To deeply discuss a topic it helps to have a name for it.
I thereby dub the topic of “software that guides users through the creation of an original creative work” — tools for User Driven Design.
There are many applications that fit this description across a wide range of sophistication. On one extreme there is the complex drawing/CAD/Adobe products that represent the design tools which aid expert users in their creative process. I would argue these tools don’t “guide” them but rather are the tools of their medium, like a brush or a pencil. On the other extreme we have applications which take a very simple input from the user, like a photo and augment it or organize it and output a designed collection.
Don’t let the “simple” nature at the more automated end of the spectrum fool you. As we will discuss, the more simple it is for the user, the more challenging the design process in building an application that will generate good output.
I am primarily focused on the more automated/simple end of the spectrum as this feels under served. It is also increasing in importance. As consumers demand more customization in the goods they buy, well executed software tools to help them will become ~the~ primary competitive advantage in a market of plenty.
Top notch User Driven Design tools are difficult to create as they have many competing goals. They ~must~ be easy to use as the users will be novices. The output they create must be highly varied to feel personalized. The output needs to feel polished and professional independent of user choices as consumers have high standards. Finally the form of the final “takeaway” must be carefully factored into the design space to ensure a good final product.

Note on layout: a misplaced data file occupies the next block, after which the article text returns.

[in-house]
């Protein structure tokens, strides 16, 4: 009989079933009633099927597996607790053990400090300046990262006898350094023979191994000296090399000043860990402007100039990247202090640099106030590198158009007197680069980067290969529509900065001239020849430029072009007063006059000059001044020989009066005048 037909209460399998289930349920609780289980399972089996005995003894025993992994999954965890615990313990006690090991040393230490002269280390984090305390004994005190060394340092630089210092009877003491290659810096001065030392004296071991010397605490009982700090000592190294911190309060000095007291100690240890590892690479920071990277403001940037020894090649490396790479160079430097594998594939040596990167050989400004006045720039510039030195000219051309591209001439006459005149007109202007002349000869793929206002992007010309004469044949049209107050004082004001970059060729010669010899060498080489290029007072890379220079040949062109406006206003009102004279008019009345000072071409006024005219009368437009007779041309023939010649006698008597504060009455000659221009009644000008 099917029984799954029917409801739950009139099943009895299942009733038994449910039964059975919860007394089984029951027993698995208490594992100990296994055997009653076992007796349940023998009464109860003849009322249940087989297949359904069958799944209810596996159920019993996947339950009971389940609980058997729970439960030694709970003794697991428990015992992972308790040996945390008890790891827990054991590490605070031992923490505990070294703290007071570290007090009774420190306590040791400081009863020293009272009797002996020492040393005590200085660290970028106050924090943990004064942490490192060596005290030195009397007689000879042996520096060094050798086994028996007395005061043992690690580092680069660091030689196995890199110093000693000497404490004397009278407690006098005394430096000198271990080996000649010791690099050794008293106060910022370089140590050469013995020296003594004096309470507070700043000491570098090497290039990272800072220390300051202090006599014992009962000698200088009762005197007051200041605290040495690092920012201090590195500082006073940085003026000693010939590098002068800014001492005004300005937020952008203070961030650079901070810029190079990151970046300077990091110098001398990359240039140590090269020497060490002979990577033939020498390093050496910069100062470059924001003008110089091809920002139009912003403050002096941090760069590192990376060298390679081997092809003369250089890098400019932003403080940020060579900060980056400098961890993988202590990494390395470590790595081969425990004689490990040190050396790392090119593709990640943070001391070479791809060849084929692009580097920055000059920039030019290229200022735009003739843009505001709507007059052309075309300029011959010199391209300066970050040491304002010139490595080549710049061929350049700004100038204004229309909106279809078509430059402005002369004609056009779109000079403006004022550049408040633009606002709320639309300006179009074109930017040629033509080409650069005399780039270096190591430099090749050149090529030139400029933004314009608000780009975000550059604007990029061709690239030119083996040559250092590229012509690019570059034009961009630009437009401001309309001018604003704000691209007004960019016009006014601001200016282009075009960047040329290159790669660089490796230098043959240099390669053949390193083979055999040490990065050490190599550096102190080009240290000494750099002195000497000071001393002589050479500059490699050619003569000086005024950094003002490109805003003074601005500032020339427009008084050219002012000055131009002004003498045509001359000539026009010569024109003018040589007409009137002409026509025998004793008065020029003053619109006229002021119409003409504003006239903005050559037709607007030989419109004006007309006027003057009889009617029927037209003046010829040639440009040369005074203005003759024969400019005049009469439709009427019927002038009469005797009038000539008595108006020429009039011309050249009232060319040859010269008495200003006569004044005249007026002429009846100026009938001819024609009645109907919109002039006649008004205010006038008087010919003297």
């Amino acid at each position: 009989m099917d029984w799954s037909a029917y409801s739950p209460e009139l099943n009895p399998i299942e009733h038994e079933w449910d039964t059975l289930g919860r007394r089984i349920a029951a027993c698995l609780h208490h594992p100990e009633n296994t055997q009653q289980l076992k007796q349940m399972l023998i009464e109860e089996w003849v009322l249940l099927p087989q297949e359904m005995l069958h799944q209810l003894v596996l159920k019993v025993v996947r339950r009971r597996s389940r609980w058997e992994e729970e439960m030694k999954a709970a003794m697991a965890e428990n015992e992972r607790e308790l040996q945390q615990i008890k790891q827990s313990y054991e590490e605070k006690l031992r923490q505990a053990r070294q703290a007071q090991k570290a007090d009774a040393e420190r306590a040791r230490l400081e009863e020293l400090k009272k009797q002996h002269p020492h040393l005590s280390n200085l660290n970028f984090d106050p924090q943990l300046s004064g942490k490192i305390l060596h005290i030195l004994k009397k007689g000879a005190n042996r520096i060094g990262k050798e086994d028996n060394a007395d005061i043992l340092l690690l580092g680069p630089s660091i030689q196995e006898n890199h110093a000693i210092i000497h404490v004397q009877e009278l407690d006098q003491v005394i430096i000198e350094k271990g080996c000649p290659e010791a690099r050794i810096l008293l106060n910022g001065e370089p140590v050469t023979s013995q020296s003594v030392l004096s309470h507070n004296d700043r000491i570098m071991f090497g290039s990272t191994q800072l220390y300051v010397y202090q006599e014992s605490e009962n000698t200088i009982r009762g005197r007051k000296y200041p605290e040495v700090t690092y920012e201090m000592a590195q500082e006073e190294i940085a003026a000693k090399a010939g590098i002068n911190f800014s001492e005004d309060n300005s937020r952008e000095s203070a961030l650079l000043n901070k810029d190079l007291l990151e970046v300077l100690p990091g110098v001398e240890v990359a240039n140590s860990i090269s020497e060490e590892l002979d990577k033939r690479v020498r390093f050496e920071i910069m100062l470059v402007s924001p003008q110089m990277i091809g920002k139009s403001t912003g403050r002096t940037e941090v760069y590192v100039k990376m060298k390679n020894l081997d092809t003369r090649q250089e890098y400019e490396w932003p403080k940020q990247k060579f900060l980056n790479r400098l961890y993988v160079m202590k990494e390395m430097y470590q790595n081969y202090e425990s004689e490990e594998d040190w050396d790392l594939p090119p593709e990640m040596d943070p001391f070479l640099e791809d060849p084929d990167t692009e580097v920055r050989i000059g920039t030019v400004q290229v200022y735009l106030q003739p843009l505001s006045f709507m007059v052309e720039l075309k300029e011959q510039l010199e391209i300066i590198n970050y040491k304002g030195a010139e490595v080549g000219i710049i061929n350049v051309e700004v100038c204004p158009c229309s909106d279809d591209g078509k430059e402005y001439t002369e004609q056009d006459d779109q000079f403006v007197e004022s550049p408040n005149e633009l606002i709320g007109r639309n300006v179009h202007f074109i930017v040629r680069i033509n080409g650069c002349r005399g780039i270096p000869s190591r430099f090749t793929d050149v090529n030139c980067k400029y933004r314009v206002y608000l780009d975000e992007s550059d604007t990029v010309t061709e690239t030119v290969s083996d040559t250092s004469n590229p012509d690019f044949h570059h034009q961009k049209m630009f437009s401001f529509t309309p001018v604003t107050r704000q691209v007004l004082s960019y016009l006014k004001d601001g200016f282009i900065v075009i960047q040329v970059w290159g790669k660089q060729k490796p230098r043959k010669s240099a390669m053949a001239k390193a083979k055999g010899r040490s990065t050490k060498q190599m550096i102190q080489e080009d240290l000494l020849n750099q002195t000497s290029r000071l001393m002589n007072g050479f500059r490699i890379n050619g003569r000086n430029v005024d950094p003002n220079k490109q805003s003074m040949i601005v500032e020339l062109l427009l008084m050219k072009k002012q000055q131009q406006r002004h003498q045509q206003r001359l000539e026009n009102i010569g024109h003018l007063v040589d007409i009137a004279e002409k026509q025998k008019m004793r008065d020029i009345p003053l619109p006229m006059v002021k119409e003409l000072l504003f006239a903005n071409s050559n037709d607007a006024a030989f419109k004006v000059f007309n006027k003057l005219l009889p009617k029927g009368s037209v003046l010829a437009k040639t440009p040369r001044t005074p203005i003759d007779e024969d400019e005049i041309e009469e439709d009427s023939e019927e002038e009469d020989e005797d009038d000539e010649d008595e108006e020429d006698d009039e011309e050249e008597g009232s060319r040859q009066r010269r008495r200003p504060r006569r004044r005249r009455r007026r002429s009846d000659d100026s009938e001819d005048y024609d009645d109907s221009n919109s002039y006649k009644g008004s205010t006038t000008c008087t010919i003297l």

As an example from my own recent past at Motionbox I was very inspired by a User Driven Design project called QuickMix. QuickMix took a series of photos, video clips and some music from the user and generated a personalized “mix” video. In addition to their digital assets the user selected from a series of themes (occasion or season based) which brought in yet another source of input. A designer must understand the software, the input and the output and assist by contributing templates to the process.
The first version of QuickMix was just about complete but never saw wide release, hopefully it will find new life with the acquirers of the technology (Snapfish/HP). I will certainly use it as an example in my next few blog entries as I try and pick apart what makes for good and bad User Driven Design.